All our markets have struggled to find traction in the week since the USDA report and exports have done little to help. Anecdotally, all reports of trade negotiations are upbeat and positive but most had expected (or hoped for) a final deal by now not just continued progress. It seems to be growing more and more likely that the March 1st deadline will be extended to continue the negotiations. One positive takeaway is that there does seem to be continued progress toward a solution rather than escalating threats and new tarrifs. The US is pushing for a meeting between Trump and the Chinese president in March but I have grown skeptical that we will have a deal by then.
With the prospect of a comprehensive trade deal soon dimming and the February USDA report behind us without providing enough fodder to shift the trading range higher, we need to lower our objectives on old crop corn and beans. We were hoping March corn could give us a shot up close to $4 before delivery, but that window seems to be behind us now. We only have two weeks before first notice day on the March contract. Corn still has all the bullish potential we have been writing about for months. The balance sheets are still shrinking both domestically and globally despite large yields. However, without getting the boost from USDA on old crop or a Chinese trade deal, the catalyst may have to come from weather concerns and we are still a few months out from that. I would continue to work new crop orders in the 407 to 412 range. Corn can still be explosive this spring on any weather hiccup, but we have to adjust old crop objectives. Move orders to lower 380’s vs the March contract.
Old crop soybeans have been able to wait patiently for a trade deal in part because threatening weather in South America. That weather has abated some and is following a more normal pattern recently. USDA did not lower South American production estimates quite as much as some analysts had expected. We also have to keep in mind that when planting decisions were made in South America, our beans were around $8, but their beans were priced much higher because China was buying exclusively from them, therefore they saw an acreage increase. The crop is not made down there but it is not lost at this point either. March sometimes gives us a rally as we see pictures of trucks sunk in mud on dirt roads trying to haul beans 1500 miles to the port but at the end of the day the balance sheets are building on beans. Similarly to corn, we do not have time on our side anymore and unlike corn we are building stocks not losing. We need to lower objectives and get old crop beans priced. A move back to 920’s on the march would be a gift. On new crop we do have time on our side even if we do not have the balance sheet. I see no reason to be in a hurry as we have the rest of the South American growing season and the entire North America growing season to get through before we have to do anything. That is a lot of time for something we do not see right now. I would still have new crop orders close to $10.
Wheat led the charge lower a few days this week as exports were very poor. The spreads continue to tighten up but flat price cannot gain any traction. US got some Egyptian export business which shows we are finally competitive again, but we are going to need to see confirmation in the weekly export reports before the market can get too excited about it. Wheat seemingly has more going for it with acres down significantly and finally being competitive in the export market but just cannot find a spark to rally from.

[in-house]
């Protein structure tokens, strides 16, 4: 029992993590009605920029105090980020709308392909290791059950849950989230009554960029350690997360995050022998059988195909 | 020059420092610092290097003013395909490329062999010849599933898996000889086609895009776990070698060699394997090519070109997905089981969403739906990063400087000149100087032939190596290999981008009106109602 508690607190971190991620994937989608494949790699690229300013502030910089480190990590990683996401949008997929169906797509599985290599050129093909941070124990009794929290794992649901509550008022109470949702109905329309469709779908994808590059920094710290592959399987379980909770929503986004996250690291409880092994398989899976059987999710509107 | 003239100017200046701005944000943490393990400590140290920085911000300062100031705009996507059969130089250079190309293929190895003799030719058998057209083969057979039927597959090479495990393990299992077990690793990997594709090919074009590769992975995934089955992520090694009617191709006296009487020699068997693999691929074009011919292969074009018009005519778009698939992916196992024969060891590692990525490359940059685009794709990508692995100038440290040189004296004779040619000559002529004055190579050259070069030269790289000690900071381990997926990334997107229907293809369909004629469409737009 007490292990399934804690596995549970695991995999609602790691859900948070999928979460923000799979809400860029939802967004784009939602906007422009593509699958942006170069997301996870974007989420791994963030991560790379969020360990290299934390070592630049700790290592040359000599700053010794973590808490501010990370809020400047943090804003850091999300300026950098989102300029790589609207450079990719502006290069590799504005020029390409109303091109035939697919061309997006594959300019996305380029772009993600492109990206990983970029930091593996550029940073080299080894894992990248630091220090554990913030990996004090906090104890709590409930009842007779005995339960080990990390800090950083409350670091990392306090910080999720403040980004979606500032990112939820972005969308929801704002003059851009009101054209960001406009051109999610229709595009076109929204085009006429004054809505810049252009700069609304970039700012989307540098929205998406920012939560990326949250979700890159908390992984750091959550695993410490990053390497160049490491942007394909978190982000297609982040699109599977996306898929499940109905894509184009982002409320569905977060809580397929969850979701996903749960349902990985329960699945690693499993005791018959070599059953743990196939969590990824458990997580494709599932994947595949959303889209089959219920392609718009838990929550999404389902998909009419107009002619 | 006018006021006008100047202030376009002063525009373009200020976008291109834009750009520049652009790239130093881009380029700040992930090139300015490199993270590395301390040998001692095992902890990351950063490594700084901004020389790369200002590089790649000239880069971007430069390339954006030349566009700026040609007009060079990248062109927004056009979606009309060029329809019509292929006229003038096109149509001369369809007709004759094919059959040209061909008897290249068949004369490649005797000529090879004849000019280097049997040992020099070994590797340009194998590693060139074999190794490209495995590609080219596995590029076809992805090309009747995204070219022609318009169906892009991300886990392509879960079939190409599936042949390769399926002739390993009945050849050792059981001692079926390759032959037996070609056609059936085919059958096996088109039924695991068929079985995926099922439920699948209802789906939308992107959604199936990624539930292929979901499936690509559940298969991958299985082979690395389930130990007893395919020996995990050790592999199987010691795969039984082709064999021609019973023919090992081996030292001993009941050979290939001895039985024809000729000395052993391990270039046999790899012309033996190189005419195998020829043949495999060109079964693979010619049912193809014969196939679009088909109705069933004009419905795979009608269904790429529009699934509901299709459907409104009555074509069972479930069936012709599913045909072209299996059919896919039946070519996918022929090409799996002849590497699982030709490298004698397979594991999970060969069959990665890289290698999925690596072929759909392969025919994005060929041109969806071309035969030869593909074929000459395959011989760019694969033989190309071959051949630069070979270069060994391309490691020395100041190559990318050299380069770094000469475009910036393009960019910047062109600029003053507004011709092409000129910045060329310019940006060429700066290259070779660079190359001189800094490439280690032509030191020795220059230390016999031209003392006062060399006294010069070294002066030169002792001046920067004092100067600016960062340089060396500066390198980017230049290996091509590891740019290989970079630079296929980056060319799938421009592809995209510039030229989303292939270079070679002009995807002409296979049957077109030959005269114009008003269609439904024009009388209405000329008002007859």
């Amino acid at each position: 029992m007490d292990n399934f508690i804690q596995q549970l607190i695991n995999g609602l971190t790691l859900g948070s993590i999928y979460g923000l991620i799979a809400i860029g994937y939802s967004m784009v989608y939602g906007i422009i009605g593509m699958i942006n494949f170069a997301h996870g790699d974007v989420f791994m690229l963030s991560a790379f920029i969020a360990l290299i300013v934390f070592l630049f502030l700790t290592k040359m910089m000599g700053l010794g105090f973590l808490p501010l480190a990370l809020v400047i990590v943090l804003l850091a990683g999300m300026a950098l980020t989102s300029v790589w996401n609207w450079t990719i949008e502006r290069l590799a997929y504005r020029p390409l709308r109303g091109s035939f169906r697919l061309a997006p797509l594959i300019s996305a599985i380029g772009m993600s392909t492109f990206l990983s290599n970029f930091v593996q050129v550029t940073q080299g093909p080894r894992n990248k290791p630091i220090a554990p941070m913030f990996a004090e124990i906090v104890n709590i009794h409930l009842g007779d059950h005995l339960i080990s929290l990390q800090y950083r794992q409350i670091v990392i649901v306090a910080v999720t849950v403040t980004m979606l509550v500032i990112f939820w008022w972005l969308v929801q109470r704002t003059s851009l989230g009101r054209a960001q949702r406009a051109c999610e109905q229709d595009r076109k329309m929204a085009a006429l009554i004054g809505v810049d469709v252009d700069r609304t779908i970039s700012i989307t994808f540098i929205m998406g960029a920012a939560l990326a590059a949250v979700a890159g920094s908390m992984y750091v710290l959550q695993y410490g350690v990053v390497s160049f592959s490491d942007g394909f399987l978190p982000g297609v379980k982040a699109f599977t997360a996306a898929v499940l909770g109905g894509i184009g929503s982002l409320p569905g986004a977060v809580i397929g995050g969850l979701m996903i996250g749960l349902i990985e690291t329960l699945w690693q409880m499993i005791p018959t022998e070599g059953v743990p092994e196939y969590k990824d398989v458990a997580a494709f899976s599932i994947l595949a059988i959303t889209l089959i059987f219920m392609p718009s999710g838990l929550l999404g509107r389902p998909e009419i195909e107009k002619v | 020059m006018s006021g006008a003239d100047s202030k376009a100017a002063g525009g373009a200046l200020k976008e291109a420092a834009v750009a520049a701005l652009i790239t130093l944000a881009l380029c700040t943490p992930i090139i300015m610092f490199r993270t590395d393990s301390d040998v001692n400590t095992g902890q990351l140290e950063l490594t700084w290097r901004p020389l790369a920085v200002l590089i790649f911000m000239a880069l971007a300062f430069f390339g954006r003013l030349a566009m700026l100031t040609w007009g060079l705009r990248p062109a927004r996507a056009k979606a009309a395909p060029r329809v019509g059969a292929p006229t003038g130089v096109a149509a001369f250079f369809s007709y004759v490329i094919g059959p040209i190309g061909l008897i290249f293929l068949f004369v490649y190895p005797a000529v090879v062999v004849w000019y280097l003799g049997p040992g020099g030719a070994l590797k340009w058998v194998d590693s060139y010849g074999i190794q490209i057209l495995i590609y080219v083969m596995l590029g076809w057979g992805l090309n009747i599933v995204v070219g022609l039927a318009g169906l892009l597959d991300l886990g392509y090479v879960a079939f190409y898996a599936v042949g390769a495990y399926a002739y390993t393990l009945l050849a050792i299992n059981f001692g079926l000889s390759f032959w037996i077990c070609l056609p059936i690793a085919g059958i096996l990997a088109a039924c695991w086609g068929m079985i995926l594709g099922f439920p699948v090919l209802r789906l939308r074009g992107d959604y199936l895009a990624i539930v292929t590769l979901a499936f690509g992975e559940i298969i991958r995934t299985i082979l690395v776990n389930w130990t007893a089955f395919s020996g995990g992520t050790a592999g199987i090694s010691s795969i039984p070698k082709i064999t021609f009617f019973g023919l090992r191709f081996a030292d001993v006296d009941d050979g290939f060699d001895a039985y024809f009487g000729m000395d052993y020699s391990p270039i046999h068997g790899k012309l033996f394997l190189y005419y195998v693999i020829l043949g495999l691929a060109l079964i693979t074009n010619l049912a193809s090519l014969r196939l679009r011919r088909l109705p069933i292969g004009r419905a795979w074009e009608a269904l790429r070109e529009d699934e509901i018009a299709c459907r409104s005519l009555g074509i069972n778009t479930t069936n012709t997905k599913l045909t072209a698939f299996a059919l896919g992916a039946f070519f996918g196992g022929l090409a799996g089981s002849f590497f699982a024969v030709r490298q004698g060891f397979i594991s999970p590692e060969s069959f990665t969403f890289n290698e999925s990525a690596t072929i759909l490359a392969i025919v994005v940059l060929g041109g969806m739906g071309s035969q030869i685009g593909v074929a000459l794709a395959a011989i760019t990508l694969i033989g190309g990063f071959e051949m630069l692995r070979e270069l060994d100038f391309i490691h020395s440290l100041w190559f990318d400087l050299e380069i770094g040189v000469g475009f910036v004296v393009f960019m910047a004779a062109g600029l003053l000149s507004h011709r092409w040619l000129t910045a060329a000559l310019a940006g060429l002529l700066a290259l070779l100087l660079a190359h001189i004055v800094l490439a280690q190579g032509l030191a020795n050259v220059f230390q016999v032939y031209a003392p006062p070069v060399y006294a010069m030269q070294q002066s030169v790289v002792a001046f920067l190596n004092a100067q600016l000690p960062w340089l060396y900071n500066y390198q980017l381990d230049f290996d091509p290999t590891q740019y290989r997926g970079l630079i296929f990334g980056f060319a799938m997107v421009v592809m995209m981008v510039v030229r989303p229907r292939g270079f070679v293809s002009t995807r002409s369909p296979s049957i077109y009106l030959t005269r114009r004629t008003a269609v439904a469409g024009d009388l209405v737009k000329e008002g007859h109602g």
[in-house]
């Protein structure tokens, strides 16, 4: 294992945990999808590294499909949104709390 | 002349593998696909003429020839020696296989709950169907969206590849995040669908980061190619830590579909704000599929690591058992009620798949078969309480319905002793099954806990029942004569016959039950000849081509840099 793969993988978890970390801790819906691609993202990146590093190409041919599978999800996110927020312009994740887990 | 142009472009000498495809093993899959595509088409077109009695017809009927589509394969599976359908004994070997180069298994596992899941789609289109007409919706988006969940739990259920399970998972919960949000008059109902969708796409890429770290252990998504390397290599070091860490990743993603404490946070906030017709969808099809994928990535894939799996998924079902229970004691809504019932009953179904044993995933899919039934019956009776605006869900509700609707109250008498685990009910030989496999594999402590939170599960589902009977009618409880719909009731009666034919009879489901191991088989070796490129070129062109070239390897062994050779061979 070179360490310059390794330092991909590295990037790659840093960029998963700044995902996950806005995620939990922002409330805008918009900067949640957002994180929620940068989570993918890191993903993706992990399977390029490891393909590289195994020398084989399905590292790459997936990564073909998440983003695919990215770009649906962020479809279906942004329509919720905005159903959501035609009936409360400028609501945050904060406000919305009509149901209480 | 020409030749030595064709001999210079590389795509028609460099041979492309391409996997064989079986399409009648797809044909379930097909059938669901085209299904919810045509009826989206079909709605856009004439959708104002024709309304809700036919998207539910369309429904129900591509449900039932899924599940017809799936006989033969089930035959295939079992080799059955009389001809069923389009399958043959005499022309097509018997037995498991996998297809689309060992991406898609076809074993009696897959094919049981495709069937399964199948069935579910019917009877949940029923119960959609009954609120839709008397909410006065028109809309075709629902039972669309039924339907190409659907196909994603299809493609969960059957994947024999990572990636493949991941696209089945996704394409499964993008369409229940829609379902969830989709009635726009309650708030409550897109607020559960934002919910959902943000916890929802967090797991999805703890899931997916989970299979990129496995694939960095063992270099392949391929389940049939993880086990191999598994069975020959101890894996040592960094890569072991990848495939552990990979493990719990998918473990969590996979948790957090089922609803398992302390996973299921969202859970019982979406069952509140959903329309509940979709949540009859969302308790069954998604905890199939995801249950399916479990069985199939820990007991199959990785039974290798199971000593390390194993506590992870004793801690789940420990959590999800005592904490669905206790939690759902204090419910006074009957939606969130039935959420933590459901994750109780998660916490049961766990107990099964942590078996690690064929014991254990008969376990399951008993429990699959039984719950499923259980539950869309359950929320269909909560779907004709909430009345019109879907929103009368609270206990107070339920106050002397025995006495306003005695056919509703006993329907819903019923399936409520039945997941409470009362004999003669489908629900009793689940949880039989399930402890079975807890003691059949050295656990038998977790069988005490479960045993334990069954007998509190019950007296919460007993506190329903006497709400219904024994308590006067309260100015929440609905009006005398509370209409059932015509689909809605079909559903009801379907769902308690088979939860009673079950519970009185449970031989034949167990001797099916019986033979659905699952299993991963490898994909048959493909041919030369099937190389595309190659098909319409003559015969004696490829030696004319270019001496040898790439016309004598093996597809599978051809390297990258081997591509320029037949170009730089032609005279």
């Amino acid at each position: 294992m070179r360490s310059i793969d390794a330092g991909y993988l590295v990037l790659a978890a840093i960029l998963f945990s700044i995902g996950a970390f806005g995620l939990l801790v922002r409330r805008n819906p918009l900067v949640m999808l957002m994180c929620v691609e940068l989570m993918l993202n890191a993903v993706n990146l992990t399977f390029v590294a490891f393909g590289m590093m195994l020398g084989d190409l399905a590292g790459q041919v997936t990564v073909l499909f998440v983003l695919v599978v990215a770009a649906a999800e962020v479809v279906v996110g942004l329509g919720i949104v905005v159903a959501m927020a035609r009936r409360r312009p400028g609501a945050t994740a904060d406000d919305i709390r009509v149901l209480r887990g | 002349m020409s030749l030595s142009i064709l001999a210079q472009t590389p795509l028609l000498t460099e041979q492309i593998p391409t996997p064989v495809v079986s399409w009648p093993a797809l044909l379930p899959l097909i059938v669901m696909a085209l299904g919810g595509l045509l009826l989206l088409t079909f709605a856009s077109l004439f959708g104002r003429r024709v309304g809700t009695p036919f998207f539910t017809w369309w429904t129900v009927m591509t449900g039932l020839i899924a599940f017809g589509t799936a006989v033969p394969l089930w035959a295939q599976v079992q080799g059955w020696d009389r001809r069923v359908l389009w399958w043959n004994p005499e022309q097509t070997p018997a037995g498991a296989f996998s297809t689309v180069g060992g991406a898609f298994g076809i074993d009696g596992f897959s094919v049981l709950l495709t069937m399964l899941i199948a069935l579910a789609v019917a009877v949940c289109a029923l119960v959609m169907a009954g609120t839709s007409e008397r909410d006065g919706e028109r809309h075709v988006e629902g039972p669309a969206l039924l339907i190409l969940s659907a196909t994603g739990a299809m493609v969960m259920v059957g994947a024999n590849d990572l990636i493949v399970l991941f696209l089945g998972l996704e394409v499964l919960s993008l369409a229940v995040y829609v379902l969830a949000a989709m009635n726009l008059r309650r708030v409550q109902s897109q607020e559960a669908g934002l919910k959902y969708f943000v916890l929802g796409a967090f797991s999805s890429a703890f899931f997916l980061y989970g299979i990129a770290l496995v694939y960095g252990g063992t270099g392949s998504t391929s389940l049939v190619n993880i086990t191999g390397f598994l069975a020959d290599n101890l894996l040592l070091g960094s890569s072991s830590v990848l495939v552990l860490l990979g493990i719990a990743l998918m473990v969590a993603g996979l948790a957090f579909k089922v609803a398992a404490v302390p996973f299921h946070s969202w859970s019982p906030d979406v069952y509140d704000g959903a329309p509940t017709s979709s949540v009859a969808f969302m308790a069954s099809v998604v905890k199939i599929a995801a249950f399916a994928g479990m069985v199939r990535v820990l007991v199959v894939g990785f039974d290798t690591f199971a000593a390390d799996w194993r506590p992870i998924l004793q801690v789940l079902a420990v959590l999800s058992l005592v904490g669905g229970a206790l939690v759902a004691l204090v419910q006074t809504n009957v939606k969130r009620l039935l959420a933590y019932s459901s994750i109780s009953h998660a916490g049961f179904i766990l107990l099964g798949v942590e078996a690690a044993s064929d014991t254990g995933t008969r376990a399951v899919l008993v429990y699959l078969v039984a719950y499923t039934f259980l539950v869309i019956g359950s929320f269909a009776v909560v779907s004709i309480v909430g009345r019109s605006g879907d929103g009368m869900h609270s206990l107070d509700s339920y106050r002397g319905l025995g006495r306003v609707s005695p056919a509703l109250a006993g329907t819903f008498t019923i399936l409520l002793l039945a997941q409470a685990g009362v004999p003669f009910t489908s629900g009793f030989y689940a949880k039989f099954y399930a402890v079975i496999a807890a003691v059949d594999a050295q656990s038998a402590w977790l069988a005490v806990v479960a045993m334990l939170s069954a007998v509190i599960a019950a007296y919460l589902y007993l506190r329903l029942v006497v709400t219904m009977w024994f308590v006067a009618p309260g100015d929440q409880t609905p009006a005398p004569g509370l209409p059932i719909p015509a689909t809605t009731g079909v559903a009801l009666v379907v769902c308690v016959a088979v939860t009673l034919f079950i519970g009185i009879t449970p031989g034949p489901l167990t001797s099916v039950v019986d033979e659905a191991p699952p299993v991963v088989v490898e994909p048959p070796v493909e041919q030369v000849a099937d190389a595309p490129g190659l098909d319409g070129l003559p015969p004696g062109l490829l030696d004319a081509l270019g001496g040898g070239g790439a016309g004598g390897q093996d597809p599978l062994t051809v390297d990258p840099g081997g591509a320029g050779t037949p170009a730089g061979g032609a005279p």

Cotton is falling victim to delivery pressure on the March contract with a washout this week. A lot of cotton was held unpriced vs March as we hoped to have a deal on trade by now. Cotton has not shown many signs of life and now has a lot of people trapped in the March who are making hard decisions. I feel like a broken record saying it but cotton has fallen victim to the macroeconomic uncertainties in the US at the end of the year and continuing now in China, China has not bought any cotton during the trade talks and the collapse in crude making synthetic fibers cheaper. All those things have more than offset the yield reduction in the US due to the storms. Cotton has a lot of upside potential IF we get a deal on trade. Be patient on new crop close to 80 cents. Look for any positive move on old crop to get out of the trap.
A Final Note on Soybeans
I have had several people ask me this or a similar question so i know more people are probably wondering. Since China stopped buying US beans and switched almost all their purchases to South America, won’t the people/countries who were buying from South America start buying from the US? The simple answer is yes and in the long run everything will work out but there were a few factors this year that made it more painful for the US in the short run. I have mentioned many times how we have been in a period of building domestic and global stocks for a few years now. We were going to have too many beans in the world this year whether or not we had a trade war with China. However, if we did not have a trade war the extra soybeans would have been spread more or less equally between the US and South America. Due to the timing of the trade war, China quit buying from the US and bought only from South America so they have almost no extra beans and we have basically all the extra beans in the world. If this trade war was started a couple years ago, there would most likely not have been enough excess stocks in South America to sustain China but alas the timing of a trade war cannot be perfect for everyone. Agriculture bore the brunt of the Chinese retaliation because they had no other place to exert leverage.
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